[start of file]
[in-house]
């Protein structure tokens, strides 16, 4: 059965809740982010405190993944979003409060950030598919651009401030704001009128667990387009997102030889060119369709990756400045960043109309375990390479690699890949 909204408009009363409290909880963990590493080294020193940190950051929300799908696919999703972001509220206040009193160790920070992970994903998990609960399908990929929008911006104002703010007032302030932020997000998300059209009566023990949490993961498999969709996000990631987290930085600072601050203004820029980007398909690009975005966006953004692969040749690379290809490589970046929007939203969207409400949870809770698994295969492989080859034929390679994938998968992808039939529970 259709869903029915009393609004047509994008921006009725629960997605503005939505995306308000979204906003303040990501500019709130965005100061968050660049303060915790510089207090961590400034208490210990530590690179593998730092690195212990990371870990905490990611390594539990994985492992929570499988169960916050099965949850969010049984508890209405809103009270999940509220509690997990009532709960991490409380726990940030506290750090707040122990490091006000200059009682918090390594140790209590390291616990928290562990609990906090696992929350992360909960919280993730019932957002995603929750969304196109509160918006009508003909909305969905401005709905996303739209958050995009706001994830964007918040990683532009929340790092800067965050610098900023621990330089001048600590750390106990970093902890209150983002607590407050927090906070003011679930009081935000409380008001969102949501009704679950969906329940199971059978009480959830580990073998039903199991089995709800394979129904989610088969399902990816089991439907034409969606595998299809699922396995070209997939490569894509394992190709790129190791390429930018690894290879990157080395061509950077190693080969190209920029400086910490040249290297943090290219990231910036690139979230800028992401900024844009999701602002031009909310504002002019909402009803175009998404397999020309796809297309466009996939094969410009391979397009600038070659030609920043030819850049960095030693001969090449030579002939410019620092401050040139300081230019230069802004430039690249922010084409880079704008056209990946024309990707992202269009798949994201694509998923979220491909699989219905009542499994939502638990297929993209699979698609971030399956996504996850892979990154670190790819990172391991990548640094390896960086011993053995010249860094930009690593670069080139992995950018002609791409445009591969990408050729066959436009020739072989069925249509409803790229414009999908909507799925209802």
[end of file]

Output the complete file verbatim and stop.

[in-house]
């Protein structure tokens, strides 16, 4: 059965809740982010405190993944979003409060950030598919651009401030704001009128667990387009997102030889060119369709990756400045960043109309375990390479690699890949 909204408009009363409290909880963990590493080294020193940190950051929300799908696919999703972001509220206040009193160790920070992970994903998990609960399908990929929008911006104002703010007032302030932020997000998300059209009566023990949490993961498999969709996000990631987290930085600072601050203004820029980007398909690009975005966006953004692969040749690379290809490589970046929007939203969207409400949870809770698994295969492989080859034929390679994938998968992808039939529970 259709869903029915009393609004047509994008921006009725629960997605503005939505995306308000979204906003303040990501500019709130965005100061968050660049303060915790510089207090961590400034208490210990530590690179593998730092690195212990990371870990905490990611390594539990994985492992929570499988169960916050099965949850969010049984508890209405809103009270999940509220509690997990009532709960991490409380726990940030506290750090707040122990490091006000200059009682918090390594140790209590390291616990928290562990609990906090696992929350992360909960919280993730019932957002995603929750969304196109509160918006009508003909909305969905401005709905996303739209958050995009706001994830964007918040990683532009929340790092800067965050610098900023621990330089001048600590750390106990970093902890209150983002607590407050927090906070003011679930009081935000409380008001969102949501009704679950969906329940199971059978009480959830580990073998039903199991089995709800394979129904989610088969399902990816089991439907034409969606595998299809699922396995070209997939490569894509394992190709790129190791390429930018690894290879990157080395061509950077190693080969190209920029400086910490040249290297943090290219990231910036690139979230800028992401900024844009999701602002031009909310504002002019909402009803175009998404397999020309796809297309466009996939094969410009391979397009600038070659030609920043030819850049960095030693001969090449030579002939410019620092401050040139300081230019230069802004430039690249922010084409880079704008056209990946024309990707992202269009798949994201694509998923979220491909699989219905009542499994939502638990297929993209699979698609971030399956996504996850892979990154670190790819990172391991990548640094390896960086011993053995010249860094930009690593670069080139992995950018002609791409445009591969990408050729066959436009020739072989069925249509409803790229414009999908909507799925209802």